As several brave souls tried to point out on the Newsarama thread…they had a legal recourse, and they took it, and it was granted to them. This doesn’t make them ‘good’ or ‘bad’, ‘idealistic’ or ‘greedy’; it makes them shrewd and practical. Same way DC/TimeWarner behaved in their turn.

But all it takes is any threat of the flow of superhero comics even slowing down and the lynch mob forms in seconds.

This is the other part that’s freaking me out. There are people who seriously believe this will result in no Superman anywhere anymore ever?

Actually, km, I think they believe it will result in no DC Universe anywhere anymore ever. Or at least not as it exists now.

The latest piece of confusion seems to be over what having the copyright to Action Comics #1 entails. When people talk about the whole limits of what it copyrights (no heat vision, no expanded origin,etc.), that is just a limit of what the Siegels can use…DC, meanwhile, if they lose the copyright in 2013, would ONLY get access to the post-Action Comics #1 stuff, which is effectively useless for DC.No alien from Krypton, no Clark Kent, no Lois Lane, no…well, everything else that was in that story.

Brian, I have a question about the public domain thing. You stated that Superman will enter the public domain in 2033 under the current copyright law. But isn’t the copyright terms different when it’s owned by the individual creators and their estates? I thought the copyright terms were 95 years in case of corporate ownership, and creators’ lifetime plus 70 years in case of creator ownership. Since Siegel passed away in 1996, I thought his heirs’ portion of the Superman copyright would not become public domain until 2066. Or is it different when the copyright is reclaimed from corporate ownership?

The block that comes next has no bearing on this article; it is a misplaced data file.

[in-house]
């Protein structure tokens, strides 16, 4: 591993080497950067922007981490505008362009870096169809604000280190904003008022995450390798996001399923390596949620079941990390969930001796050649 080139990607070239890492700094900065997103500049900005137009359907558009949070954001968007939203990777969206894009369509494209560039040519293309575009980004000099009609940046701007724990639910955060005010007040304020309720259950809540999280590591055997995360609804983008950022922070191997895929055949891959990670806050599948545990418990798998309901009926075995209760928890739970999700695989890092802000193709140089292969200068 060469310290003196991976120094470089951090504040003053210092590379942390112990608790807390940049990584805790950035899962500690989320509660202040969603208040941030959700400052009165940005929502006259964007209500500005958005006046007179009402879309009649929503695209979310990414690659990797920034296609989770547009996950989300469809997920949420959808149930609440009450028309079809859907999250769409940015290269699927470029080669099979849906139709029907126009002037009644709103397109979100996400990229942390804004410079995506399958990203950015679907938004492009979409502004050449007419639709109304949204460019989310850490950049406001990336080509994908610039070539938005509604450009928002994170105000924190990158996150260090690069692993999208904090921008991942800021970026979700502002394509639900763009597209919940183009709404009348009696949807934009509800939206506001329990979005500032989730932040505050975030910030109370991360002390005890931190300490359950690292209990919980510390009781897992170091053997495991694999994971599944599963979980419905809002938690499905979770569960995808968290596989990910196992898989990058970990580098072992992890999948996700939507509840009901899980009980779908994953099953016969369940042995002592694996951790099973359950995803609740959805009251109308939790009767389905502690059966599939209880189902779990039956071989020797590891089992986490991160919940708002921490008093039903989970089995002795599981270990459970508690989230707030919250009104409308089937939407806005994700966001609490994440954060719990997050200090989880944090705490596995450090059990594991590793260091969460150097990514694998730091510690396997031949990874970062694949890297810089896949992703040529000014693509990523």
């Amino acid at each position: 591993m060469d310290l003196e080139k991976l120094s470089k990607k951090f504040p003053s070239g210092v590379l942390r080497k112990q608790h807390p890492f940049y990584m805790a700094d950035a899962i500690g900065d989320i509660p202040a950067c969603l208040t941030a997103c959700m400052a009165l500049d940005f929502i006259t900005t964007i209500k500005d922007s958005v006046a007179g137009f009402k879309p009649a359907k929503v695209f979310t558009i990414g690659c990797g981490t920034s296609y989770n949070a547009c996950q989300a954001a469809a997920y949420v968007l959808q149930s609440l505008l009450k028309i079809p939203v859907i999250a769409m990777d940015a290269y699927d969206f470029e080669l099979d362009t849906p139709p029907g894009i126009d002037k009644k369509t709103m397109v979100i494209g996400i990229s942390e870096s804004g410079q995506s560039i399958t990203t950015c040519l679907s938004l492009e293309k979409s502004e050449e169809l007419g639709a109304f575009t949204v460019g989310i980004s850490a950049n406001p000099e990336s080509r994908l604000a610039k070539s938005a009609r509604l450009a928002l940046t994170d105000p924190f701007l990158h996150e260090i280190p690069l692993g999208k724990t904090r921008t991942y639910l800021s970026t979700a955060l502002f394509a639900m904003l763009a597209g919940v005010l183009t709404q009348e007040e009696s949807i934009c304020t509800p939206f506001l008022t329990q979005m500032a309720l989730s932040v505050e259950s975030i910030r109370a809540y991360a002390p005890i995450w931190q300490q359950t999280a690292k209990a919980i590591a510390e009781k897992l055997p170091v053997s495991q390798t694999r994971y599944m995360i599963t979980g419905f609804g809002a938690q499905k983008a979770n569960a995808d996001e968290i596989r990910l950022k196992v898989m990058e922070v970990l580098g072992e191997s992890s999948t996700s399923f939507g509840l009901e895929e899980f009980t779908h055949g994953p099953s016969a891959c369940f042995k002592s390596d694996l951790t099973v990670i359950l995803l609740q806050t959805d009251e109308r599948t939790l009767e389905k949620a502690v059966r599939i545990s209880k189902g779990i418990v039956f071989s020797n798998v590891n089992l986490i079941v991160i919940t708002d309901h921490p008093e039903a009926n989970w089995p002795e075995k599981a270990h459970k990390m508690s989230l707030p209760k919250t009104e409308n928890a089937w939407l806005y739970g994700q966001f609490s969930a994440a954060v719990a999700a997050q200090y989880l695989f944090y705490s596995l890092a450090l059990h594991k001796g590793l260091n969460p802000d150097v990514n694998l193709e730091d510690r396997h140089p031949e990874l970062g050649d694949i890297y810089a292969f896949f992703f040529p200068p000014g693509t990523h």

It’s totally understandable how that could be confusing, SKFK.

Those laws you mention are for more recent copyrights (and all future copyrights). Old copyrights, like Superman, just got a flat extra 20 years, making it a flat 95 years, so 2033.

Thanks a lot for the answer, Brian. I forgot about the different standards for copyrighted material created before the changes in the law.

You know,

I would love to egg on these posters with the notion that in 1980 DC outright bought the rights to Captain Marvel, and can continue publishing “his” comics beyond 2033; with him leading the Justice League and starring in all the Countdowns, Arenas & Trinities that your heart could desire.

But the fact of the matter is that “Superman”, it’s ownership, trademarks and copyrights are ASSETS (like Land); and DC, Time-Warner and all the people involve already charge themselves (and others) a fee for its usage. It’s basic Cost Accounting 101. I should know, I amortized Smokey the Bear for USDA’s 2001 Financial Statements.

Anyways,

“The flow” of Superman comics won’t stop; it’s just that the usage fee will be smaller because half of it will go to the Siegel heirs.

If I were DC, I would hedge my bets by arranging an exclusive long-term contract with the Shuster heirs, so as to secure the exclusive rights through 2033.